A smart approach to robotic process automation (RPA) begins with an honest evaluation of which areas would benefit your enterprise most effectively, whether through soft dollar savings or hard numbers that contribute positively to the financial bottom line. When RPA was introduced to enterprises, it was clear it increased productivity, especially in production. The jump to technology productivity was next embraced as providing efficiency opportunities for multiple technical roles. The attractiveness of freeing time for employees to move to other tasks, however, was often not the experience that organizations gained. Rather, departments often didn’t achieve major time savings, instead shaving a few hours here and there, according to Carlos Veiga, intelligent process automation manager. Veiga has worked in this space for Fortune 500 companies for the past five years and is currently with a Top 10 national healthcare company.
“Everyone jumped in that boat and three years later, that approach is now seen as a mistake. A few hours of your work processes that were replaced simply moved employees on to a different task and overall proved to offer minimal savings,” he said. Rather than automation for automation’s sake, look at your data from a big picture perspective and identify tasks that are:
- Needed quickly
- Low margin for error
After an honest assessment of those projects, which may be numerous, enterprises can then look to tackle what Veiga terms the “impossible” projects. These are larger in scope and have opportunities to achieve larger ROI.
Automate the mundane; accelerate the impactful
He suggests focusing RPA efforts in areas that deliver higher ROI with measurable savings or profit opportunities for the bottom line or in soft-dollar avenues captured by employee retention from improved job satisfaction.
The rise in remote work opportunities can turn employees’ heads. But instilling RPA in high-volume areas can remove mundane tasks and shift an employee’s availability to produce more meaningful work professionally. In turn, someone can see more value and opportunity in their decision to remain with an employer. Veiga said the gains are measurable through employee satisfaction, retention, and time savings.
“Ask, ‘How am I improving: the life of my employees?’ Remove the repetitive tasks and give meaningful challenges instead,” Veiga recommends. “A few years ago, it was just dollar-focused. Now, they’ve found a different truth.”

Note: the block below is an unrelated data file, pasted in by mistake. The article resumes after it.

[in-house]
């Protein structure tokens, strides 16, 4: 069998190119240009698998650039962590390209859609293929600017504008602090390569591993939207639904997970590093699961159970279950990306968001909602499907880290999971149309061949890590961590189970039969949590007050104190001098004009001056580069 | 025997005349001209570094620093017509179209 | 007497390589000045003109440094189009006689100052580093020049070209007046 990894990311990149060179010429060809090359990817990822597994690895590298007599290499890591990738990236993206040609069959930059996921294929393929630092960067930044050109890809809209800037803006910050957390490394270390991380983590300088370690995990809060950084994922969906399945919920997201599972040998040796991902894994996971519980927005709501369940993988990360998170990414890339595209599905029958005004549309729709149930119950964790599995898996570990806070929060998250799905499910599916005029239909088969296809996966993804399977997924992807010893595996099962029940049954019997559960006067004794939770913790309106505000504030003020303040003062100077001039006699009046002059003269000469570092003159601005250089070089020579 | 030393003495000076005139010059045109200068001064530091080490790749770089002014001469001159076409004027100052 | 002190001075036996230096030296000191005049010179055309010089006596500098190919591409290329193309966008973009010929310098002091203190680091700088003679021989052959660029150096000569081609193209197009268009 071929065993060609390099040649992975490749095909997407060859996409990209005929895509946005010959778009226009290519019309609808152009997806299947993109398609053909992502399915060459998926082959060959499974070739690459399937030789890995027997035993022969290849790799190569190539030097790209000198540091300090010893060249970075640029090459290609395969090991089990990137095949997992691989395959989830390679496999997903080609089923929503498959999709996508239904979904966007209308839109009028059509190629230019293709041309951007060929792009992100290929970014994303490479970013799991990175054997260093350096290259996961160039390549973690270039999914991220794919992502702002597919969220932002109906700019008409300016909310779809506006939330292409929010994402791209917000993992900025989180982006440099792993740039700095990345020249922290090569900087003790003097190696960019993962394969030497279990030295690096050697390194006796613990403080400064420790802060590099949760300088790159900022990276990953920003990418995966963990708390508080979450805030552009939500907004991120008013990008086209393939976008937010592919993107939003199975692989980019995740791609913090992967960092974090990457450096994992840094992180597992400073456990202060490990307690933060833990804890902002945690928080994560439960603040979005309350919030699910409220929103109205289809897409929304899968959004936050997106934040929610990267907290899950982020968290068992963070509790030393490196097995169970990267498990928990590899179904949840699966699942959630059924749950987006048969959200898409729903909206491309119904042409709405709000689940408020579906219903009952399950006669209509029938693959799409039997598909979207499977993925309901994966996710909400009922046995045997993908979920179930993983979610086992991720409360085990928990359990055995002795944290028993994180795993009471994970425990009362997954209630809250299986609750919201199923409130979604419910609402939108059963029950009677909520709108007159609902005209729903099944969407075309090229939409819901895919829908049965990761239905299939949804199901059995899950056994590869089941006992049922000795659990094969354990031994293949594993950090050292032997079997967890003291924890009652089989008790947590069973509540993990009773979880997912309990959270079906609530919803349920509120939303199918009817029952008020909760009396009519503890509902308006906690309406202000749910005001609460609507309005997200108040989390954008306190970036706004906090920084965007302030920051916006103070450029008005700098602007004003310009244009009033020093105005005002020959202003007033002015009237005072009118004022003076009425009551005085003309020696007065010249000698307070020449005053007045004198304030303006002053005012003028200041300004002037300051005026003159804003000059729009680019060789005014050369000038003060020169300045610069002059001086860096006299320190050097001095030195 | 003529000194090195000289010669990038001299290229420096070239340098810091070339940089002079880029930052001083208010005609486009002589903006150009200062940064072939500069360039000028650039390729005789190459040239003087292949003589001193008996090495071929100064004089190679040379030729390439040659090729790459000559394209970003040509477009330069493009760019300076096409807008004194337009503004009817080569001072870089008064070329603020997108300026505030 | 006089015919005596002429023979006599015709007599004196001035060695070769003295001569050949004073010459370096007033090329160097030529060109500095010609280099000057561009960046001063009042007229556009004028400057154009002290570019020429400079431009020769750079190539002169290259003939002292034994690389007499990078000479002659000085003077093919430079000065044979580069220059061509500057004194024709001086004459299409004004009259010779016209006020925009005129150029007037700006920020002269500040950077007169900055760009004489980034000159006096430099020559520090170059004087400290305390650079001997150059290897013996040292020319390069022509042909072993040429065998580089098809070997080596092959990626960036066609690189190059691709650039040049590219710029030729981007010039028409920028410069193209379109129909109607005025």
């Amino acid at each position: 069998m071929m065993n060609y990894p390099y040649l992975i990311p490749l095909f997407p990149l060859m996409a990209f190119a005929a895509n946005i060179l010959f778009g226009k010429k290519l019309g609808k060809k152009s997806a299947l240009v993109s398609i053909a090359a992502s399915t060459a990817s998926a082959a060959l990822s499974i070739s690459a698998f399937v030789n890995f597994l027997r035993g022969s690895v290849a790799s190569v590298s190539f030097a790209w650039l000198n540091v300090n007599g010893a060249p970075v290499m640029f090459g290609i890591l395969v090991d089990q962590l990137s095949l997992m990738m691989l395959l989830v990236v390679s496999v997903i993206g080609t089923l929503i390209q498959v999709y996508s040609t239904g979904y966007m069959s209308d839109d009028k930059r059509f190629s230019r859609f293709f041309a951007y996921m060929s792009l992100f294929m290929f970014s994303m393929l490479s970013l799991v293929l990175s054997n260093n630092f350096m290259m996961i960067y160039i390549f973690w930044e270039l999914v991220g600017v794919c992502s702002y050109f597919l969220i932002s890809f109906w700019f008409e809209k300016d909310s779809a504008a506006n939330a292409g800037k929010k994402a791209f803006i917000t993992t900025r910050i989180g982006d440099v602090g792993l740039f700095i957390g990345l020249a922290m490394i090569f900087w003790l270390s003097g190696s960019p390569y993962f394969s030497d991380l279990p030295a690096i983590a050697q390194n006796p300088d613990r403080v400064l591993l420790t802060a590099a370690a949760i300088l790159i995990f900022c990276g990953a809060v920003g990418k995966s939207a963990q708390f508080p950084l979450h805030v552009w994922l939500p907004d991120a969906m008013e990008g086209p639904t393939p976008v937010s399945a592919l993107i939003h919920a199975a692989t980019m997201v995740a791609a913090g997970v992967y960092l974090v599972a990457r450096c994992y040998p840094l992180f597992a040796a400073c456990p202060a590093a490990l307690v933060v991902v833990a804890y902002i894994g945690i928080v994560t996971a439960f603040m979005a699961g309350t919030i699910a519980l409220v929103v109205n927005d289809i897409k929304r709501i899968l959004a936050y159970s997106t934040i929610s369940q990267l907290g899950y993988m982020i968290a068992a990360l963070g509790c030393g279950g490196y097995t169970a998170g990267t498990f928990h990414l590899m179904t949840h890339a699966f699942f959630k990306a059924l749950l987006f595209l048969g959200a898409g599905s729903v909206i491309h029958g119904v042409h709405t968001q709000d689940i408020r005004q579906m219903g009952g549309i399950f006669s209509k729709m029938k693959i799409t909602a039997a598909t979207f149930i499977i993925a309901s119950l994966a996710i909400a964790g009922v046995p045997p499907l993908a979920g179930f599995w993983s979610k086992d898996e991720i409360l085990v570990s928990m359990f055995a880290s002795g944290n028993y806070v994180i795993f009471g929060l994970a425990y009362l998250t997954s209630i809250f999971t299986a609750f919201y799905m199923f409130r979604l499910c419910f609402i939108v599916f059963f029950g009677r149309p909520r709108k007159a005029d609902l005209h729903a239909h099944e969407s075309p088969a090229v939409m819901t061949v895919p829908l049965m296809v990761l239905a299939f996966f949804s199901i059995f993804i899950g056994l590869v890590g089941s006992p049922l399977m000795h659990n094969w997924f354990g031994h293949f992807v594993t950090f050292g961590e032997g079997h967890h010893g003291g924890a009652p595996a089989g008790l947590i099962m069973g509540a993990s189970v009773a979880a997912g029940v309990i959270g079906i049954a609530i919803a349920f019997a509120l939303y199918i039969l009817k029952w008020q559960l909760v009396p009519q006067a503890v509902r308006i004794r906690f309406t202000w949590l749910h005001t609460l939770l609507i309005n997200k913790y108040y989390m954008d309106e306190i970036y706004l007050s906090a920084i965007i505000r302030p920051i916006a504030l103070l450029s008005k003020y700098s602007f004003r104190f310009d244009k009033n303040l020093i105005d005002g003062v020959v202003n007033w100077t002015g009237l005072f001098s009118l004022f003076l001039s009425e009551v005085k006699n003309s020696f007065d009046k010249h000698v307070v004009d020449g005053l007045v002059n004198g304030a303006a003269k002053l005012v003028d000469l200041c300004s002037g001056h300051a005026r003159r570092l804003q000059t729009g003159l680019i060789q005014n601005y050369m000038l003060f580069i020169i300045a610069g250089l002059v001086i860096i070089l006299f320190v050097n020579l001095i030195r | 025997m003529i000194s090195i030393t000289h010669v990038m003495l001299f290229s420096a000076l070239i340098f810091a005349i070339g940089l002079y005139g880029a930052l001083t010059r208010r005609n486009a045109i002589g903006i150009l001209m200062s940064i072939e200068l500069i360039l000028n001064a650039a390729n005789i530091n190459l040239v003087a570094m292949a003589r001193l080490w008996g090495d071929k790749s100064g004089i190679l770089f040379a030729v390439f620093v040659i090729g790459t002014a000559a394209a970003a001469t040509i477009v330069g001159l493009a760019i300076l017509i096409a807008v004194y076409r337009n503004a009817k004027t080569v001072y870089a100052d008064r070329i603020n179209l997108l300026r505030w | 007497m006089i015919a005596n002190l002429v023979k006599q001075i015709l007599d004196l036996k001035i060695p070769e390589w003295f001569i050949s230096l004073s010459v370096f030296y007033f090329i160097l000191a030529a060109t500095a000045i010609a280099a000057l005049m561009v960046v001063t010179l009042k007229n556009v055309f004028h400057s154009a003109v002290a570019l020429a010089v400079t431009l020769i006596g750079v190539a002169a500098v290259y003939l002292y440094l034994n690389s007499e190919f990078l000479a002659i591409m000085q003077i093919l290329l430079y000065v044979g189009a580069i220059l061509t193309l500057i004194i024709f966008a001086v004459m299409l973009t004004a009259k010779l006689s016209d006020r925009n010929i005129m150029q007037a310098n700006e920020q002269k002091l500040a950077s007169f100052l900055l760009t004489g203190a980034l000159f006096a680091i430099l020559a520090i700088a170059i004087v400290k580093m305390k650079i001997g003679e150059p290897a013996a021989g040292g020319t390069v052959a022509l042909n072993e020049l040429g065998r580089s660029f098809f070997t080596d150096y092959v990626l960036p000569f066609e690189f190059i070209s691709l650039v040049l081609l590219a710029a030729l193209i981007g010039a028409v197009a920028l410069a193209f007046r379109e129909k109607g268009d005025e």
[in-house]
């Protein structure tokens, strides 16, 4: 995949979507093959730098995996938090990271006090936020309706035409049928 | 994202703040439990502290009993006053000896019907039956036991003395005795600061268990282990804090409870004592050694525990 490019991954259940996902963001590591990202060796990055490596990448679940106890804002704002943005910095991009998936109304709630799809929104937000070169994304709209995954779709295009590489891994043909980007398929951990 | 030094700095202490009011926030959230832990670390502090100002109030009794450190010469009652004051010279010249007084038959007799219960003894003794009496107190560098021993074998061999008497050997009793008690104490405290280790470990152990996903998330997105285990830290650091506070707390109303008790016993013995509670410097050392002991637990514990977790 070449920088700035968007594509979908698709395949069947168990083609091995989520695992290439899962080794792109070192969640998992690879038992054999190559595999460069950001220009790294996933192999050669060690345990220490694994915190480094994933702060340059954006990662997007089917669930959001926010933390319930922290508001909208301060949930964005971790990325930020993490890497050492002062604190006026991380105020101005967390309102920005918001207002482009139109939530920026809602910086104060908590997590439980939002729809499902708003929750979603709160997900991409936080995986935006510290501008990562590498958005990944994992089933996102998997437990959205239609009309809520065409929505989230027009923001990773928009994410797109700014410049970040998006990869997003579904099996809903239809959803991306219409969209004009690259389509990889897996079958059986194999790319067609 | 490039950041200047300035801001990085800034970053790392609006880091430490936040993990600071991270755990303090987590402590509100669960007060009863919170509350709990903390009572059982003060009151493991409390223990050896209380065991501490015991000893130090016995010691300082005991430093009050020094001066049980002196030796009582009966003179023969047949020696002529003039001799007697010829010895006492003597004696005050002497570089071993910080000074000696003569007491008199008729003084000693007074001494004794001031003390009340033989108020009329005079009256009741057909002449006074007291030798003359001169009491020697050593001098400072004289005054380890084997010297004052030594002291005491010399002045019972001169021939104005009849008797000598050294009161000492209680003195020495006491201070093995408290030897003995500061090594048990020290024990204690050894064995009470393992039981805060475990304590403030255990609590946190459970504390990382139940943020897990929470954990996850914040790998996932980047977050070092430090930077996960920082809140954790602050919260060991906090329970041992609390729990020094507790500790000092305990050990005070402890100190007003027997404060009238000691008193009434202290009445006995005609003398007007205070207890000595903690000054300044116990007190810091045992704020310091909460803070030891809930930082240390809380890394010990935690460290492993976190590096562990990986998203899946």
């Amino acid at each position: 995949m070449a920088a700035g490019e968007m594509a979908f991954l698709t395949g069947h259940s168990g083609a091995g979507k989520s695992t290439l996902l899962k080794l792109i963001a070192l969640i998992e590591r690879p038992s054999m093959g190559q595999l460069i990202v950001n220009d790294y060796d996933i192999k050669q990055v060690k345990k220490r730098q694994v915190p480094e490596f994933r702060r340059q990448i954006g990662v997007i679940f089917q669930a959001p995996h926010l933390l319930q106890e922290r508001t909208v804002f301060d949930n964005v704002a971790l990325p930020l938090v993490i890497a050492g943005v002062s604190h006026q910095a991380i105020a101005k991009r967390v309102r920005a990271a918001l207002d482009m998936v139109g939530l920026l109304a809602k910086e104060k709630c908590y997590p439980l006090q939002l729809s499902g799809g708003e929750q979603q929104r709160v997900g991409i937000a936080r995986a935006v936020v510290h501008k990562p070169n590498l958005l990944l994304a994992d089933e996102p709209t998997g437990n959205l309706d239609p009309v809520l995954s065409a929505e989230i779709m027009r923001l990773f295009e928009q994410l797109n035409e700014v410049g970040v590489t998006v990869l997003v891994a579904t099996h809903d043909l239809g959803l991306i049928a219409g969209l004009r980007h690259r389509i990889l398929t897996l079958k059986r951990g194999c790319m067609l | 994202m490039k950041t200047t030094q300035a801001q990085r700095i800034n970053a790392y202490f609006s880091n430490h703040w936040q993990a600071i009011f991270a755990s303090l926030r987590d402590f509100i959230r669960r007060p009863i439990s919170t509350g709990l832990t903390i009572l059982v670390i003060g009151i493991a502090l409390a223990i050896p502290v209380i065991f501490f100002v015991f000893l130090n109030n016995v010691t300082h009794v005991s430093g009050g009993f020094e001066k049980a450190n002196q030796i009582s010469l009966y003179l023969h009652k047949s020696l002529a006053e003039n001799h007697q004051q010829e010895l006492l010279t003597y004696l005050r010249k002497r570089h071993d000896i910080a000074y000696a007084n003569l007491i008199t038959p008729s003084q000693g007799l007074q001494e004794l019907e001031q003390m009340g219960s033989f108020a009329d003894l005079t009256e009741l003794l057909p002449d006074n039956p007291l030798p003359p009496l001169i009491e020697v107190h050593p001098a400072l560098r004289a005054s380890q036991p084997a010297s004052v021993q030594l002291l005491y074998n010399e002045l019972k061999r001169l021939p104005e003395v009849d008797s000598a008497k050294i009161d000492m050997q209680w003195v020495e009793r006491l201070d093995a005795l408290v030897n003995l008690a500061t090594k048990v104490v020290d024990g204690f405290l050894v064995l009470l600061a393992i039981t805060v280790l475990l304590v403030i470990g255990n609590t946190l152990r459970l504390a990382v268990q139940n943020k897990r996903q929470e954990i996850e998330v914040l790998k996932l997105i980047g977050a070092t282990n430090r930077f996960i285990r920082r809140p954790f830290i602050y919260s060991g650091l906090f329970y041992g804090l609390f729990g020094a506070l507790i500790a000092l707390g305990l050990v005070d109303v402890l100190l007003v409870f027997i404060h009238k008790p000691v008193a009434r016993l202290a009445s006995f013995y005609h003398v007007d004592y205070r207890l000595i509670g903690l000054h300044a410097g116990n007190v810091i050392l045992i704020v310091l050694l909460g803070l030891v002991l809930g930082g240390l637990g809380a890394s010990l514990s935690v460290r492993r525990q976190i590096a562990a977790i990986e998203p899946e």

Focus efforts on ‘low-hanging fruit’
“First you want to look at dollars. Sometimes you can’t effectively measure time savings, but you can measure headcount. Evolve the discussion and see what you can manage. Employee overtime is a readily visible number; if it can be reduced, that translates to savings.
“Look at adding RPA in high-volume standardized document processing such as purchase orders and sales orders. Automation easily understands this data. Look for the low-hanging fruit. You can tie it back dollar to dollar, ROI is accomplished, and everybody is happy. You could hire a company to take care of repetitive tasks that are volumized and reduce vendor contracts. Take the savings recouped to use somewhere else.”
Address multiple data demands
When a data processing need is new, as well as time-sensitive and required for compliance, turning to RPA can be an obvious route. Tasks that fit this bill are also typically high volume, mundane, and don’t particularly contribute to your business strategy.
Legislation or regulatory compliance needs are good cases to consider RPA. Entrusting this to staff fulfillment means all controls may not be applied, exposing you to the risk of human error. This causes the potential for compliance liability, and most employees would gladly turn these situations over to automation. One example Veiga highlights is for companies that must have a department now tracking employee attendance and processing documents related to Covid-19 vaccinations.